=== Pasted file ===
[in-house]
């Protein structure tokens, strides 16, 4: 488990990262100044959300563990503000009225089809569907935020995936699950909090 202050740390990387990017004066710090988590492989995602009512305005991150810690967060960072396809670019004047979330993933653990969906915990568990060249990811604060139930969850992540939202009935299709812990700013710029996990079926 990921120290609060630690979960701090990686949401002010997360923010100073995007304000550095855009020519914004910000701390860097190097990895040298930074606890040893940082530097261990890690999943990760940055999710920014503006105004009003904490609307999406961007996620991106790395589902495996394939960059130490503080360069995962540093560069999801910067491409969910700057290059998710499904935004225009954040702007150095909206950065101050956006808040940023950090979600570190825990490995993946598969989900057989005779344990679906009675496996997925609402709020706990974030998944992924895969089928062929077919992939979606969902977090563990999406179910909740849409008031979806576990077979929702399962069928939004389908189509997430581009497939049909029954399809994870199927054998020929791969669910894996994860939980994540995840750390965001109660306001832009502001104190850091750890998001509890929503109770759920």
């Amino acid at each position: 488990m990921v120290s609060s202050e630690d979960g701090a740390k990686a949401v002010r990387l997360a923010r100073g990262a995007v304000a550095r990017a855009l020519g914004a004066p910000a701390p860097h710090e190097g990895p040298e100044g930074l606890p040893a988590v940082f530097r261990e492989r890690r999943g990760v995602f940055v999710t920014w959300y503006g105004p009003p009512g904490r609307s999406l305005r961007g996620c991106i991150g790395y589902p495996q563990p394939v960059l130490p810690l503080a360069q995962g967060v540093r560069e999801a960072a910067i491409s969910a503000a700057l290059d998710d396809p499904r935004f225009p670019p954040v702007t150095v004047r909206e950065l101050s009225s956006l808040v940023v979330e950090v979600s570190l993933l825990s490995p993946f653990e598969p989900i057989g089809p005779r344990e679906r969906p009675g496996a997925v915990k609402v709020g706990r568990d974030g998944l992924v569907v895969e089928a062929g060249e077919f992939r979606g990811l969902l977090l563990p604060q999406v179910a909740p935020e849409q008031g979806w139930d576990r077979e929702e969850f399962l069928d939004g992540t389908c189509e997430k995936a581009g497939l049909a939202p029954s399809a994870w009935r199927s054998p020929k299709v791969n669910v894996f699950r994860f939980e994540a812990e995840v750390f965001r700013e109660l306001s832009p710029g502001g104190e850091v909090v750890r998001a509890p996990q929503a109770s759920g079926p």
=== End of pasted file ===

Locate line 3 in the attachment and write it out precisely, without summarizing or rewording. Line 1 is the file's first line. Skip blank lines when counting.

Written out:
């Amino acid at each position: 488990m990921v120290s609060s202050e630690d979960g701090a740390k990686a949401v002010r990387l997360a923010r100073g990262a995007v304000a550095r990017a855009l020519g914004a004066p910000a701390p860097h710090e190097g990895p040298e100044g930074l606890p040893a988590v940082f530097r261990e492989r890690r999943g990760v995602f940055v999710t920014w959300y503006g105004p009003p009512g904490r609307s999406l305005r961007g996620c991106i991150g790395y589902p495996q563990p394939v960059l130490p810690l503080a360069q995962g967060v540093r560069e999801a960072a910067i491409s969910a503000a700057l290059d998710d396809p499904r935004f225009p670019p954040v702007t150095v004047r909206e950065l101050s009225s956006l808040v940023v979330e950090v979600s570190l993933l825990s490995p993946f653990e598969p989900i057989g089809p005779r344990e679906r969906p009675g496996a997925v915990k609402v709020g706990r568990d974030g998944l992924v569907v895969e089928a062929g060249e077919f992939r979606g990811l969902l977090l563990p604060q999406v179910a909740p935020e849409q008031g979806w139930d576990r077979e929702e969850f399962l069928d939004g992540t389908c189509e997430k995936a581009g497939l049909a939202p029954s399809a994870w009935r199927s054998p020929k299709v791969n669910v894996f699950r994860f939980e994540a812990e995840v750390f965001r700013e109660l306001s832009p710029g502001g104190e850091v909090v750890r998001a509890p996990q929503a109770s759920g079926p």